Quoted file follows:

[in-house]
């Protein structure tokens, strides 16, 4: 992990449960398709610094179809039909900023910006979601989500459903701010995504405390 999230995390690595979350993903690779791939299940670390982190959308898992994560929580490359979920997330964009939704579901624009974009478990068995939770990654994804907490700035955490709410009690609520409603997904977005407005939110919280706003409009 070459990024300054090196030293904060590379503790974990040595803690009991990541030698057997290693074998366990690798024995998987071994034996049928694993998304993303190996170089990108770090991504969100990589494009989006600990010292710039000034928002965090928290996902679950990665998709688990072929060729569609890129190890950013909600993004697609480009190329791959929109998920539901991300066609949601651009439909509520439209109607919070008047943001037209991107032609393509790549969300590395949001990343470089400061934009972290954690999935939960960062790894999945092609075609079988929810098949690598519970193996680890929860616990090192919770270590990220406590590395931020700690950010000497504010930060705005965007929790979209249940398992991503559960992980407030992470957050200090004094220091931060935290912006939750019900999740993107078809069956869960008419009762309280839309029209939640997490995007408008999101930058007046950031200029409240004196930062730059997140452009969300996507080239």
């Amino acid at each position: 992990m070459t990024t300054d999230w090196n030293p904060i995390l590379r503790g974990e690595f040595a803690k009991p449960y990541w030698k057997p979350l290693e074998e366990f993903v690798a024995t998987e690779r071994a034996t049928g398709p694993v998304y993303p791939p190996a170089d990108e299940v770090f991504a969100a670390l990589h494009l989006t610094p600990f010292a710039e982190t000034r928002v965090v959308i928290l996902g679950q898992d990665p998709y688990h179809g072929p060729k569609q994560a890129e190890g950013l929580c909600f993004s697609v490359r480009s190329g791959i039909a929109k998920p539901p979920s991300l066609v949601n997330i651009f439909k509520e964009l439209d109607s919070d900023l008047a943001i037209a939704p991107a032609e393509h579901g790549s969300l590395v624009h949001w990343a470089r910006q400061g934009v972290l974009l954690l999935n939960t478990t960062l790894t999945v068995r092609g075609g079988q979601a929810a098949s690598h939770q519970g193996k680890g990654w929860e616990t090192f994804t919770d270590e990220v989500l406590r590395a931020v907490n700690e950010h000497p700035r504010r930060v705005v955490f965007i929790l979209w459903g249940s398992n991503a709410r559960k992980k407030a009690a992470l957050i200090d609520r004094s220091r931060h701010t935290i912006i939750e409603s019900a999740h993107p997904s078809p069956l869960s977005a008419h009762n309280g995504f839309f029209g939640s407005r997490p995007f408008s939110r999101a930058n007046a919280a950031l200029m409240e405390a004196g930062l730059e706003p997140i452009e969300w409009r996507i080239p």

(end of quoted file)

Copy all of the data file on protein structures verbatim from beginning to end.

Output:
[in-house]
């Protein structure tokens, strides 16, 4: 992990449960398709610094179809039909900023910006979601989500459903701010995504405390 999230995390690595979350993903690779791939299940670390982190959308898992994560929580490359979920997330964009939704579901624009974009478990068995939770990654994804907490700035955490709410009690609520409603997904977005407005939110919280706003409009 070459990024300054090196030293904060590379503790974990040595803690009991990541030698057997290693074998366990690798024995998987071994034996049928694993998304993303190996170089990108770090991504969100990589494009989006600990010292710039000034928002965090928290996902679950990665998709688990072929060729569609890129190890950013909600993004697609480009190329791959929109998920539901991300066609949601651009439909509520439209109607919070008047943001037209991107032609393509790549969300590395949001990343470089400061934009972290954690999935939960960062790894999945092609075609079988929810098949690598519970193996680890929860616990090192919770270590990220406590590395931020700690950010000497504010930060705005965007929790979209249940398992991503559960992980407030992470957050200090004094220091931060935290912006939750019900999740993107078809069956869960008419009762309280839309029209939640997490995007408008999101930058007046950031200029409240004196930062730059997140452009969300996507080239």
């Amino acid at each position: 992990m070459t990024t300054d999230w090196n030293p904060i995390l590379r503790g974990e690595f040595a803690k009991p449960y990541w030698k057997p979350l290693e074998e366990f993903v690798a024995t998987e690779r071994a034996t049928g398709p694993v998304y993303p791939p190996a170089d990108e299940v770090f991504a969100a670390l990589h494009l989006t610094p600990f010292a710039e982190t000034r928002v965090v959308i928290l996902g679950q898992d990665p998709y688990h179809g072929p060729k569609q994560a890129e190890g950013l929580c909600f993004s697609v490359r480009s190329g791959i039909a929109k998920p539901p979920s991300l066609v949601n997330i651009f439909k509520e964009l439209d109607s919070d900023l008047a943001i037209a939704p991107a032609e393509h579901g790549s969300l590395v624009h949001w990343a470089r910006q400061g934009v972290l974009l954690l999935n939960t478990t960062l790894t999945v068995r092609g075609g079988q979601a929810a098949s690598h939770q519970g193996k680890g990654w929860e616990t090192f994804t919770d270590e990220v989500l406590r590395a931020v907490n700690e950010h000497p700035r504010r930060v705005v955490f965007i929790l979209w459903g249940s398992n991503a709410r559960k992980k407030a009690a992470l957050i200090d609520r004094s220091r931060h701010t935290i912006i939750e409603s019900a999740h993107p997904s078809p069956l869960s977005a008419h009762n309280g995504f839309f029209g939640s407005r997490p995007f408008s939110r999101a930058n007046a919280a950031l200029m409240e405390a004196g930062l730059e706003p997140i452009e969300w409009r996507i080239p």